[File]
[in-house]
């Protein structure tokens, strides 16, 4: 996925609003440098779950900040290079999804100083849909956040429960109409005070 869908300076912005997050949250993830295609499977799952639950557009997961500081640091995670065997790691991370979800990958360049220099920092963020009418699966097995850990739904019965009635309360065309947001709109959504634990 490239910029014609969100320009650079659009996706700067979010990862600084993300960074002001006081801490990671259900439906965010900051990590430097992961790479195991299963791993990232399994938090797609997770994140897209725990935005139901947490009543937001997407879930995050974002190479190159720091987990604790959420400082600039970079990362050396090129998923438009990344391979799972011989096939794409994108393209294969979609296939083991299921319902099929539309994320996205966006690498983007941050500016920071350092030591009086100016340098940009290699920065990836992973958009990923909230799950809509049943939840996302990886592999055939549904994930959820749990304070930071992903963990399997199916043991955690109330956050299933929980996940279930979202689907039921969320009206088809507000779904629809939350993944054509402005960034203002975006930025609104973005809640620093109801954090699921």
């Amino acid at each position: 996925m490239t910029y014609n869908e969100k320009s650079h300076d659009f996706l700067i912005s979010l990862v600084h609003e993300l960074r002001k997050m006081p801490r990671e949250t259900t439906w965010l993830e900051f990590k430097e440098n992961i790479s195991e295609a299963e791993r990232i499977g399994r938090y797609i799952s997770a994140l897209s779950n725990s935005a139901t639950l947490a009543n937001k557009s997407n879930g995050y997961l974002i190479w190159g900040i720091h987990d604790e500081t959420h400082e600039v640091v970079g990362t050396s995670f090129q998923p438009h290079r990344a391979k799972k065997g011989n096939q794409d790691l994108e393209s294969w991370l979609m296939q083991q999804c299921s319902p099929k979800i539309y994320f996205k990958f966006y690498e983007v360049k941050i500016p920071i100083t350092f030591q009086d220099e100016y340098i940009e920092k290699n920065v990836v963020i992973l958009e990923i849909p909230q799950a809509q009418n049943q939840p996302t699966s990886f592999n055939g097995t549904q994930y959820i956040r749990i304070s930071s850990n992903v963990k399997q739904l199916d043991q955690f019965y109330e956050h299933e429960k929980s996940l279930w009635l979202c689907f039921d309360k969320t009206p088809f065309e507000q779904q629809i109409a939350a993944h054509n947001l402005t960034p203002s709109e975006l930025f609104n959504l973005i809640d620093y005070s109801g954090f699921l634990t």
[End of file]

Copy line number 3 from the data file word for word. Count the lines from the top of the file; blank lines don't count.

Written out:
């Amino acid at each position: 996925m490239t910029y014609n869908e969100k320009s650079h300076d659009f996706l700067i912005s979010l990862v600084h609003e993300l960074r002001k997050m006081p801490r990671e949250t259900t439906w965010l993830e900051f990590k430097e440098n992961i790479s195991e295609a299963e791993r990232i499977g399994r938090y797609i799952s997770a994140l897209s779950n725990s935005a139901t639950l947490a009543n937001k557009s997407n879930g995050y997961l974002i190479w190159g900040i720091h987990d604790e500081t959420h400082e600039v640091v970079g990362t050396s995670f090129q998923p438009h290079r990344a391979k799972k065997g011989n096939q794409d790691l994108e393209s294969w991370l979609m296939q083991q999804c299921s319902p099929k979800i539309y994320f996205k990958f966006y690498e983007v360049k941050i500016p920071i100083t350092f030591q009086d220099e100016y340098i940009e920092k290699n920065v990836v963020i992973l958009e990923i849909p909230q799950a809509q009418n049943q939840p996302t699966s990886f592999n055939g097995t549904q994930y959820i956040r749990i304070s930071s850990n992903v963990k399997q739904l199916d043991q955690f019965y109330e956050h299933e429960k929980s996940l279930w009635l979202c689907f039921d309360k969320t009206p088809f065309e507000q779904q629809i109409a939350a993944h054509n947001l402005t960034p203002s709109e975006l930025f609104n959504l973005i809640d620093y005070s109801g954090f699921l634990t």